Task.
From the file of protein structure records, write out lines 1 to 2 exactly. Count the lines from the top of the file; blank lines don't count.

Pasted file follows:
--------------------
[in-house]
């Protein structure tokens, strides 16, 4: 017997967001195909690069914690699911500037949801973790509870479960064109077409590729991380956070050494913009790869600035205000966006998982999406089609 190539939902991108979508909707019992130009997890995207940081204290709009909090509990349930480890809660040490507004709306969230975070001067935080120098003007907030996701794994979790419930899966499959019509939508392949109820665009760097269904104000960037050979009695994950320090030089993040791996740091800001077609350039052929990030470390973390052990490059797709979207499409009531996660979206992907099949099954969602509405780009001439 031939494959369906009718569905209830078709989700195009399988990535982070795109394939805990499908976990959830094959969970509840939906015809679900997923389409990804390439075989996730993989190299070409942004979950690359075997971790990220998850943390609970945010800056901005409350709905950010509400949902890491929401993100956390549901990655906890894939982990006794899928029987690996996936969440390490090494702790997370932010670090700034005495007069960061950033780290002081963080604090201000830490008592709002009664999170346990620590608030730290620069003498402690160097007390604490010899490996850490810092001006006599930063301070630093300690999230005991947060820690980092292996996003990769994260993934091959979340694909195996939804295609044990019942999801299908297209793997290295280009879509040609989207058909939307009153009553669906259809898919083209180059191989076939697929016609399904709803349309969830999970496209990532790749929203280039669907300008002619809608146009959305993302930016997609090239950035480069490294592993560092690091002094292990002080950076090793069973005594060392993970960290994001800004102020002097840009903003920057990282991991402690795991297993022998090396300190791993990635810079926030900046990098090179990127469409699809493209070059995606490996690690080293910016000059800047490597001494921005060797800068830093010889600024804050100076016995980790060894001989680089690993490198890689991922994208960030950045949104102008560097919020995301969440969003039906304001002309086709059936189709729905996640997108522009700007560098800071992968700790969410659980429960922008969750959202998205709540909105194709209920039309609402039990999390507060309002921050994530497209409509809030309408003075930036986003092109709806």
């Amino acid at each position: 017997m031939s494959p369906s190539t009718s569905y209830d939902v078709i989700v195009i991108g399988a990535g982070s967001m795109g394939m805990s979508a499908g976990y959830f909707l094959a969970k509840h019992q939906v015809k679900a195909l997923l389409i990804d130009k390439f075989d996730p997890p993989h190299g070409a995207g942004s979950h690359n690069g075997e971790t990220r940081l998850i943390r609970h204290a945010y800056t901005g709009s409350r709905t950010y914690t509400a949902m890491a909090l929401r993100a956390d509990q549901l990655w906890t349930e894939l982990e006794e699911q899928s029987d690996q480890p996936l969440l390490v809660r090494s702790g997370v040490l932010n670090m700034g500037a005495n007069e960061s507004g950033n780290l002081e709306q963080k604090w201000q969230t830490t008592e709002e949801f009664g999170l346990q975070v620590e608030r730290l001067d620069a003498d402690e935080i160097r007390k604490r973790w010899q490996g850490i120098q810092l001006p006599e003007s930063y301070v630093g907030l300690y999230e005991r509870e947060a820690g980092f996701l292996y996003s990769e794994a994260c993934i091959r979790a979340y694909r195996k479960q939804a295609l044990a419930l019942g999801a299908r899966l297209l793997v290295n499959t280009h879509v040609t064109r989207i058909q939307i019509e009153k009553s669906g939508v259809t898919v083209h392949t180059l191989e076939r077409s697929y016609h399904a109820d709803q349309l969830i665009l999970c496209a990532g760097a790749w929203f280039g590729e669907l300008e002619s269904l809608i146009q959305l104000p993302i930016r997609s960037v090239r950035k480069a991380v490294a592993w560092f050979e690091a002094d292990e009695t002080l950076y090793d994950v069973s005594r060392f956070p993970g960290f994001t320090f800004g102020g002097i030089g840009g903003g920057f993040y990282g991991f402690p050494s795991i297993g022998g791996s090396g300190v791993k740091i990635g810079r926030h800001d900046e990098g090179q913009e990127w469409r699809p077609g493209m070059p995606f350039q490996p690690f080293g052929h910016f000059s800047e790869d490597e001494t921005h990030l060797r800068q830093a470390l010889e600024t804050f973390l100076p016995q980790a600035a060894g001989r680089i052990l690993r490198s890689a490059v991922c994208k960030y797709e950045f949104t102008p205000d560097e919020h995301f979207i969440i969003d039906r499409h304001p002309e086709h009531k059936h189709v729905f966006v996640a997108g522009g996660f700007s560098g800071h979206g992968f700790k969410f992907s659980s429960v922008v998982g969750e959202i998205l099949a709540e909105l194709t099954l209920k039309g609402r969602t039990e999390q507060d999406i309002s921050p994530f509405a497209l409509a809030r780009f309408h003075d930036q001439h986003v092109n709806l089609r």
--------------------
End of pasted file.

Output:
[in-house]
């Protein structure tokens, strides 16, 4: 017997967001195909690069914690699911500037949801973790509870479960064109077409590729991380956070050494913009790869600035205000966006998982999406089609 190539939902991108979508909707019992130009997890995207940081204290709009909090509990349930480890809660040490507004709306969230975070001067935080120098003007907030996701794994979790419930899966499959019509939508392949109820665009760097269904104000960037050979009695994950320090030089993040791996740091800001077609350039052929990030470390973390052990490059797709979207499409009531996660979206992907099949099954969602509405780009001439 031939494959369906009718569905209830078709989700195009399988990535982070795109394939805990499908976990959830094959969970509840939906015809679900997923389409990804390439075989996730993989190299070409942004979950690359075997971790990220998850943390609970945010800056901005409350709905950010509400949902890491929401993100956390549901990655906890894939982990006794899928029987690996996936969440390490090494702790997370932010670090700034005495007069960061950033780290002081963080604090201000830490008592709002009664999170346990620590608030730290620069003498402690160097007390604490010899490996850490810092001006006599930063301070630093300690999230005991947060820690980092292996996003990769994260993934091959979340694909195996939804295609044990019942999801299908297209793997290295280009879509040609989207058909939307009153009553669906259809898919083209180059191989076939697929016609399904709803349309969830999970496209990532790749929203280039669907300008002619809608146009959305993302930016997609090239950035480069490294592993560092690091002094292990002080950076090793069973005594060392993970960290994001800004102020002097840009903003920057990282991991402690795991297993022998090396300190791993990635810079926030900046990098090179990127469409699809493209070059995606490996690690080293910016000059800047490597001494921005060797800068830093010889600024804050100076016995980790060894001989680089690993490198890689991922994208960030950045949104102008560097919020995301969440969003039906304001002309086709059936189709729905996640997108522009700007560098800071992968700790969410659980429960922008969750959202998205709540909105194709209920039309609402039990999390507060309002921050994530497209409509809030309408003075930036986003092109709806």